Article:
My favorite Spring blooming plants from March & April include a few old favorites, and some new plants. I work at Cofer’s now, and I haven’t had much time to write, but will soon. My next post will be about the fifth year of raised bed garden planting-which I finally got done this past week.
Early March Bulbs sleep all winter & then awaken to Spring Sunshine
Late March-Early April Shrubs, Perennials, & Vines
late April After studying her reflection Nature improves upon her artwork
Wow! So much happens in the garden in those few months.
The blooming is over now, but the plants live on growing & storing energy for more blooms.
I waited for several years to visit Gibbs Gardens when the spring daffodils were blooming. March 26, 2016 was closer to the end of the season, but there were plentiful daffodils and other blooming plants to enjoy. Gibbs Gardens, located in Ball Ground, Georgia, has one of the largest daffodil gardens in the world.
Daffodils appear on my blog often, and I’m excited to finally share the pics of the gardens. It softly rained from time to time that day. The white cherry blossoms and the Japanese garden were stunning. The stroll through the gardens and forest felt magical.
I’m currently digging & transplanting crowded daffodil bulbs in my yard, spacing them out, & hoping they will bloom next spring. I have a post in the works about that process.
I dug up a closely crowded cluster of daffodil bulbs in the fall of 2014. After letting them dry out in the garage over the winter, I planted them in my “bulb bed” in the backyard which already contains Dutch Iris and Iris, in the early spring of 2015. They grew last year, but no blooms as expected.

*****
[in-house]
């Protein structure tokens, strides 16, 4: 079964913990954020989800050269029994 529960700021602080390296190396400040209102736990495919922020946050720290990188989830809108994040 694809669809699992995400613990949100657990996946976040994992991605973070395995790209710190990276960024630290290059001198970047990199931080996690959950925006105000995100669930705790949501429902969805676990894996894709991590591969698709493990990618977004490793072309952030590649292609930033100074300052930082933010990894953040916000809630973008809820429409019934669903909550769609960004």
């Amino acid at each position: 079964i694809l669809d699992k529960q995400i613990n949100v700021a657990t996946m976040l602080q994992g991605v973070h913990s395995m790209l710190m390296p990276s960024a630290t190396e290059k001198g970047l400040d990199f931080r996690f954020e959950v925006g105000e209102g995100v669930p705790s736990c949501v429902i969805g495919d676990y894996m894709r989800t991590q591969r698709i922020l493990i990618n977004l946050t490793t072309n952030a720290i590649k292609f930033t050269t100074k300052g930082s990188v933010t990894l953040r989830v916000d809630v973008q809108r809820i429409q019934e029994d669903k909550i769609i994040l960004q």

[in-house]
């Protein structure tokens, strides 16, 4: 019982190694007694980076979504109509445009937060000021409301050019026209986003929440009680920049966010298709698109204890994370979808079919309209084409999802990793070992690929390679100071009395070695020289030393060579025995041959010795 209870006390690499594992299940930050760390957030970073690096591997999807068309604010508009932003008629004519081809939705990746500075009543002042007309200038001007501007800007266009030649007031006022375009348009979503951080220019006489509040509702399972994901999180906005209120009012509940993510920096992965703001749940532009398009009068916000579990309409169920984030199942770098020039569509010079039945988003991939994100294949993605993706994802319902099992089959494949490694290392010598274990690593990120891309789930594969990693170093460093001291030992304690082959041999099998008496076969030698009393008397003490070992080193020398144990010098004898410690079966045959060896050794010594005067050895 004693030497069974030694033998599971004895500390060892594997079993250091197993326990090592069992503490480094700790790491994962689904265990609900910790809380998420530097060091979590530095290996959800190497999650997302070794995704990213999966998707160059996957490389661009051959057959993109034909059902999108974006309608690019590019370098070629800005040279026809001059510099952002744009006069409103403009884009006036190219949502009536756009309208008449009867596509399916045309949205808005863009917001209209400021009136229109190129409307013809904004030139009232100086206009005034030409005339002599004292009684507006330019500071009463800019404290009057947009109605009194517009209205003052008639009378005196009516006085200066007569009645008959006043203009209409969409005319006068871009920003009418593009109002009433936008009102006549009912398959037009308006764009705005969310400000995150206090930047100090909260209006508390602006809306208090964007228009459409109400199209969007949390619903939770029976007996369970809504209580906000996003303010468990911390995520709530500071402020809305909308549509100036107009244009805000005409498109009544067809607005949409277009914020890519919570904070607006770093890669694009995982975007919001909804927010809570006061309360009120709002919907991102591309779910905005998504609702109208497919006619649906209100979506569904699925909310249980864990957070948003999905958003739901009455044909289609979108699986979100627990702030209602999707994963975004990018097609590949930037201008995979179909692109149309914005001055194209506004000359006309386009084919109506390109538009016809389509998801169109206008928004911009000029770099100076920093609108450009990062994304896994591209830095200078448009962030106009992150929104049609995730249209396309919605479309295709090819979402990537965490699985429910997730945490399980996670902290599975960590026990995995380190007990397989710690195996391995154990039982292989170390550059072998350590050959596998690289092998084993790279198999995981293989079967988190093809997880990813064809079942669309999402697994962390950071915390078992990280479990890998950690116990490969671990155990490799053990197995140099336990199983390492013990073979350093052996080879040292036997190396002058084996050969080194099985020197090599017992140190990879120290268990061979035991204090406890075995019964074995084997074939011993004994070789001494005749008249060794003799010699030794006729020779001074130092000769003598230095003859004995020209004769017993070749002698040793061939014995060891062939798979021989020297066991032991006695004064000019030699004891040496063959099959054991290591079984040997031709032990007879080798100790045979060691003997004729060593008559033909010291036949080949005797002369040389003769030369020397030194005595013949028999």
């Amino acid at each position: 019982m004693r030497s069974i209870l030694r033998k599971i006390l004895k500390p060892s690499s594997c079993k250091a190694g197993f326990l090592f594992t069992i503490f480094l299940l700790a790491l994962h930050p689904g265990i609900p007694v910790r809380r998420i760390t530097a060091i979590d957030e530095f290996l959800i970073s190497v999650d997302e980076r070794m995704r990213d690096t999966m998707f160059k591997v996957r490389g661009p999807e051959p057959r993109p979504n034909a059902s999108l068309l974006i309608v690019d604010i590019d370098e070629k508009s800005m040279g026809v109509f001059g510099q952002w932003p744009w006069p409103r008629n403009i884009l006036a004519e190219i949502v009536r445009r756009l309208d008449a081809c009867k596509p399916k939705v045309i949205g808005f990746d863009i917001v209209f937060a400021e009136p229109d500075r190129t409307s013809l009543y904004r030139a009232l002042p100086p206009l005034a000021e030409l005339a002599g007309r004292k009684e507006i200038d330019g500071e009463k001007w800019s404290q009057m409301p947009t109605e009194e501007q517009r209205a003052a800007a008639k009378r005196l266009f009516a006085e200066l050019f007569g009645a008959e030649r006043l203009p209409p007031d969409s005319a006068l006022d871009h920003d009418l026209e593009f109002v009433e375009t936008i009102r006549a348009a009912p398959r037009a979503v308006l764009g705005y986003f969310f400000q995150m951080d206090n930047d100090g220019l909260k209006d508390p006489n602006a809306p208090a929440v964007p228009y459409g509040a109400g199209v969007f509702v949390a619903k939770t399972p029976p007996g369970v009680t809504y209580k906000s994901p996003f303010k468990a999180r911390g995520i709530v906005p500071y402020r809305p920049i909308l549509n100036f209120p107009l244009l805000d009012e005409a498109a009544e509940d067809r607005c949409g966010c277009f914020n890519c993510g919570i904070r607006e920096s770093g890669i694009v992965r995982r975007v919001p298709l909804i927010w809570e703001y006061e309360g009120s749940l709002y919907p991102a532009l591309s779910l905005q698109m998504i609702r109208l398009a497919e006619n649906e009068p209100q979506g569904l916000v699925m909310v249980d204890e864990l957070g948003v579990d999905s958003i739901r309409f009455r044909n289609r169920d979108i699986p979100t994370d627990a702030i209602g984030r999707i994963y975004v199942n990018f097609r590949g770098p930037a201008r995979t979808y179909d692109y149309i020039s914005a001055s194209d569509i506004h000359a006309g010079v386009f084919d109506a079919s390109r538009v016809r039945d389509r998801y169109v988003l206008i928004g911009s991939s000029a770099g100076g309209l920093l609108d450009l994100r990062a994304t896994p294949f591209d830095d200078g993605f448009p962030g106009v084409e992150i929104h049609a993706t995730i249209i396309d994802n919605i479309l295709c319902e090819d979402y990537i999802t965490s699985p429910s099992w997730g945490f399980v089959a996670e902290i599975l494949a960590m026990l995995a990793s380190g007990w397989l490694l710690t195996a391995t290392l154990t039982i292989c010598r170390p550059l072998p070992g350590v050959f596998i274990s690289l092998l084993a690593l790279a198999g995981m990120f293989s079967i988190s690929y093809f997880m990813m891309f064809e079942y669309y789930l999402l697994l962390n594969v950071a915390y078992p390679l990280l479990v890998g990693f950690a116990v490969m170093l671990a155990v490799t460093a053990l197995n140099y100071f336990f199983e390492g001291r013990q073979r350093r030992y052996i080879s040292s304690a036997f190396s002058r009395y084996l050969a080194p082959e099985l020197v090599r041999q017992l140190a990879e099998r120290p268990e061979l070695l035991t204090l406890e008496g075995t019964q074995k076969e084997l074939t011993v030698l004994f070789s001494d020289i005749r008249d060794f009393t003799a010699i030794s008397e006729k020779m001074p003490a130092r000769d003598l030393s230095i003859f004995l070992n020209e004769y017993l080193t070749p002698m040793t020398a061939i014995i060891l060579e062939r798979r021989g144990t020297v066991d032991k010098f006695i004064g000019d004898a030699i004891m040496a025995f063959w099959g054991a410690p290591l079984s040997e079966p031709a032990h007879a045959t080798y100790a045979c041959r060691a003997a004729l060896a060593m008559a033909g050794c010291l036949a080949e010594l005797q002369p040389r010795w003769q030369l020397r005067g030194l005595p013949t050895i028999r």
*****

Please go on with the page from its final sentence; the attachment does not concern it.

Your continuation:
2021-You can also plant them in the fall when you did them up. In fact, that is the way I do it now. Didn’t need to store them.
This year, blooms! Somewhat early, due in part to the warmer than average weather, and lots of rain. The heads are so heavy on this variety, they seem to have a hard time standing up straight.
The American Daffodil Society has a fantastic website and DaffSeek is an amazing identification tool. There are at least 25,000 different registered hybrids of daffodil! The photo below is a much smaller variety that is in desperate need of dividing. I will dig up some of the bulbs this fall and transplant them to other sites in the yard next year.
Okay, so these daffodils bloomed in mid March. I took pics, but didn’t get a chance to post them until now. A lot has happened since then, most notably kidney stones! Which, btw are really terrible. Stay hydrated out there this summer!
I was sidelined for a bit, but am now back focused on my writing and gardening. Again, better late than never, so the next few posts will be catching up what has happened in my yard and garden the last couple months. There are several different varieties of daffodil represented here. There are so many different types, and I love them all.
I will also be posting the rest of my writing pieces here over the next few days, and completing my Folk Literacy portfolio. Check out my writing in my Environmental Writing portfolio on the header. It contains an interesting mix of a few of my pieces that are all related to nature or the environment, but differ in genre of writing.
There are hundreds of Daffodil species and over 25,000 named hybrids. I only have a few different types in my yard, and haven’t taken time to identify them. I plan to divide and replant some crowded clumps of bulbs after the foliage fades this year to encourage more blooms next year.
I took these photos over the last few weeks.
They are all so beautiful and cheerful at this time when little else is happening yet in the landscape. I cut some of the super sweetly fragrant types a few weeks ago and put them on the mantle in the lovely bud vases my sweet sister-in-law gave me a few years ago.